Getting out of the London rain? Better not be using cash.
London's transit system is in flux, and tourists are getting the worst of it. All spring, the Underground was plagued by strikes (and the constant threat of them) because Transport for London, which governs it, announced intentions to close most of the Tube's staffed cashiers' windows. Instead, TfL said, everyone would simply buy their tickets from machines.
TfL says the closures would be no sweat since most Londoners don't use them. Only 3% of riders used them, it said.
On July 6, the bus network made its own sacrifice to the gods of payment automation. Drivers on London's iconic red double-decker buses no longer accept cash. Naturally, tourists have entirely different habits than locals, and they're confused about the harsh new rules. Londonist reports that baffled out-of-town visitors are boarding buses, cash in hand, and being refused service.
It's pretty short-sighted of London, one of the most popular cities in the world for tourists—nearly 17 million international visitors in 2014—to unleash this at the height of summer travel season.
But the deplorably tourist-unfriendly behavior doesn't end there.
Here's the wrinkle: Transport for London's vending machines do not accept American-style magnetic-swipe cards. They only work with European-style chip-and-PIN cards. Until now, if you wanted to use a magnetic-stripe credit card to pay for transit in London, you had to go to the live person behind the window, because they were the only ones who could process your credit card. But now those helpful staffers will not be there for you. In Transport for London's view, only 3% of riders use the windows—but how many of those people are tourists?
If you're going to London, you must now do what Londoners do: Get an Oyster card. You won't have to worry about cash again after the first purchase. These transmitter-equipped credit card-sized cards store the value of cash on them, and you can load (and re-load) them using vending machines at Tube stops (and the occasional kiosk at some bus stops) all over town.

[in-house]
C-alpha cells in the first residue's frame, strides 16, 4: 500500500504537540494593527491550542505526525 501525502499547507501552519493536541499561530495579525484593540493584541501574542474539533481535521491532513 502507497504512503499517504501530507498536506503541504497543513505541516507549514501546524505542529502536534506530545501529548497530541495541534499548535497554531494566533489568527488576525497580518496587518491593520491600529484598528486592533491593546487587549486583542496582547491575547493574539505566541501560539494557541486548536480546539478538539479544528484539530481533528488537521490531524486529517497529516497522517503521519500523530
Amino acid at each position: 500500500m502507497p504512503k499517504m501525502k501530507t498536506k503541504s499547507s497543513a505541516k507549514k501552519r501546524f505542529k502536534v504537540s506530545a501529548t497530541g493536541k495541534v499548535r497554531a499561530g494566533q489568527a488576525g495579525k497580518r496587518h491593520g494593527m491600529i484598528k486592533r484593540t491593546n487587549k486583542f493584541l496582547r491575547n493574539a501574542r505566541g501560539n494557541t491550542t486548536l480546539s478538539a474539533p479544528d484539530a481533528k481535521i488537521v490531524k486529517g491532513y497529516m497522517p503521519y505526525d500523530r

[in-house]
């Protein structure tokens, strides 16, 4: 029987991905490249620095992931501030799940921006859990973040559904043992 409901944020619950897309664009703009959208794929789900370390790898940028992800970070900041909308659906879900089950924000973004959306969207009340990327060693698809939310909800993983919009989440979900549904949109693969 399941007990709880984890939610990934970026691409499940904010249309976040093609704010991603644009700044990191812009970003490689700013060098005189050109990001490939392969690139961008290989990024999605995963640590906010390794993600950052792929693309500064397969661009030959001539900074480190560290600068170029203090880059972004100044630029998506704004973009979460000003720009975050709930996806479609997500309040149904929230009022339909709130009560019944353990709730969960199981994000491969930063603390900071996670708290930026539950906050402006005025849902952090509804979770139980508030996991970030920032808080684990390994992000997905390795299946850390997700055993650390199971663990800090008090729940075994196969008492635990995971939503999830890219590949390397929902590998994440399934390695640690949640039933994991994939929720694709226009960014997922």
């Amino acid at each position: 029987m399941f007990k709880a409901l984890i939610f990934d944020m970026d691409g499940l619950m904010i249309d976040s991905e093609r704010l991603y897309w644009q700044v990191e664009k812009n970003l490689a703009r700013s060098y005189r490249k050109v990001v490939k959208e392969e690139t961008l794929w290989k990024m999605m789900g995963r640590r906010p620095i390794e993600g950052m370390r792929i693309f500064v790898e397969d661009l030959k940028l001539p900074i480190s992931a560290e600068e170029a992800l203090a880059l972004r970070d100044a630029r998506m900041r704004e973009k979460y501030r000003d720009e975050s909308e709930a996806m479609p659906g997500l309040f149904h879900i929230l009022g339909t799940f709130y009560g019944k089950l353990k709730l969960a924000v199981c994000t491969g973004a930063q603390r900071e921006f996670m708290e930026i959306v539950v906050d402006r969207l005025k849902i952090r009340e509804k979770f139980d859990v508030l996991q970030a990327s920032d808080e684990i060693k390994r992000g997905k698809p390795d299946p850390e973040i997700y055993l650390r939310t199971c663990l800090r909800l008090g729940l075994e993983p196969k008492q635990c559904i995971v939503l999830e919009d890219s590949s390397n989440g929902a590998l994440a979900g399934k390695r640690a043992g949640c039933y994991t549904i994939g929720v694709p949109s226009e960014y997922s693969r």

So for the foreseeable future, if you're going to ride London public transit, you must pay at a vending machine (cash works at some of those), and you must always buy a pre-paid Oyster card. Happily, the price of a ride using Oyster is always cheaper than using cash (on a bus, it's nearly £1 cheaper, in fact), so in the end, the change will save tourists money—it's just that the transition has been heedless and unhelpful, as if international tourists barely matter to London's economy.
My advice: Use the manned transit desk at the arrivals hall at Heathrow 1, 2, or 3 (most people fly in to that airport, and it will remain manned even after the changeover) to load up your new Oyster card. When you leave town again, have less than £10 left on your card and from the same desk, you'll get that money back as well as the £5 deposit for the Oyster card. (Full details on London's transit system can be found on Frommers.com, here.)
Other places where you will always be able to find a human being to process your American-style credit card are at the Travel Information Centres at King's Cross, Liverpool Street, Victoria stations, and at Piccadilly Circus' Tube stop.
London isn't the first tourism city to disregard the practicality of being a visitor—see "The Meanest Roads in America," about Florida's equally heedless march toward cashless toll booths—and as long as civic authorities design their systems out of bureaucratic convenience rather than wide, visitor-friendly utility, navigating the cashless age will be an increasing burden of the traveler.
Photo credit: Au Morandarte/Flickr